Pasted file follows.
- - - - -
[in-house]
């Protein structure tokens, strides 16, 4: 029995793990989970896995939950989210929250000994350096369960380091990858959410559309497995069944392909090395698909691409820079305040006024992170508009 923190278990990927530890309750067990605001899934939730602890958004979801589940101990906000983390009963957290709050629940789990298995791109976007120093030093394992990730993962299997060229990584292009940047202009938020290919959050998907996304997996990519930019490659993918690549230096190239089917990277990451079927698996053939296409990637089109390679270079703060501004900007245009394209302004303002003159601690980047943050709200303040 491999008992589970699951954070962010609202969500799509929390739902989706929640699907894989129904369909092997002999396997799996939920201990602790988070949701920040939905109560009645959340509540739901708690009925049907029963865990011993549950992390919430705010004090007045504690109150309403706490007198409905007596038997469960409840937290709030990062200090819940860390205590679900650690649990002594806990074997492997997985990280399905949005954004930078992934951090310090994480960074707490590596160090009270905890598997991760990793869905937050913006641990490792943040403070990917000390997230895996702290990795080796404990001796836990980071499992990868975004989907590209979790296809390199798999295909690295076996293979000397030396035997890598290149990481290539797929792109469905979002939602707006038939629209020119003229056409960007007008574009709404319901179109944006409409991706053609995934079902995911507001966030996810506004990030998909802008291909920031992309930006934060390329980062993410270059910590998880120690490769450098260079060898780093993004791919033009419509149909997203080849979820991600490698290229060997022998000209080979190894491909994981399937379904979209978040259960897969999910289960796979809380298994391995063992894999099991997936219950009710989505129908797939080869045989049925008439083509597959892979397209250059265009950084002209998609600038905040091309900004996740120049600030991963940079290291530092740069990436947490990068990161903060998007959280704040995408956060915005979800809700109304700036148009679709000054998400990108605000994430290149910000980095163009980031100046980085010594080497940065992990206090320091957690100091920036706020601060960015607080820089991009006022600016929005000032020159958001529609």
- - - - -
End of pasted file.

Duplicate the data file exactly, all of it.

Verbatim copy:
[in-house]
């Protein structure tokens, strides 16, 4: 029995793990989970896995939950989210929250000994350096369960380091990858959410559309497995069944392909090395698909691409820079305040006024992170508009 923190278990990927530890309750067990605001899934939730602890958004979801589940101990906000983390009963957290709050629940789990298995791109976007120093030093394992990730993962299997060229990584292009940047202009938020290919959050998907996304997996990519930019490659993918690549230096190239089917990277990451079927698996053939296409990637089109390679270079703060501004900007245009394209302004303002003159601690980047943050709200303040 491999008992589970699951954070962010609202969500799509929390739902989706929640699907894989129904369909092997002999396997799996939920201990602790988070949701920040939905109560009645959340509540739901708690009925049907029963865990011993549950992390919430705010004090007045504690109150309403706490007198409905007596038997469960409840937290709030990062200090819940860390205590679900650690649990002594806990074997492997997985990280399905949005954004930078992934951090310090994480960074707490590596160090009270905890598997991760990793869905937050913006641990490792943040403070990917000390997230895996702290990795080796404990001796836990980071499992990868975004989907590209979790296809390199798999295909690295076996293979000397030396035997890598290149990481290539797929792109469905979002939602707006038939629209020119003229056409960007007008574009709404319901179109944006409409991706053609995934079902995911507001966030996810506004990030998909802008291909920031992309930006934060390329980062993410270059910590998880120690490769450098260079060898780093993004791919033009419509149909997203080849979820991600490698290229060997022998000209080979190894491909994981399937379904979209978040259960897969999910289960796979809380298994391995063992894999099991997936219950009710989505129908797939080869045989049925008439083509597959892979397209250059265009950084002209998609600038905040091309900004996740120049600030991963940079290291530092740069990436947490990068990161903060998007959280704040995408956060915005979800809700109304700036148009679709000054998400990108605000994430290149910000980095163009980031100046980085010594080497940065992990206090320091957690100091920036706020601060960015607080820089991009006022600016929005000032020159958001529609």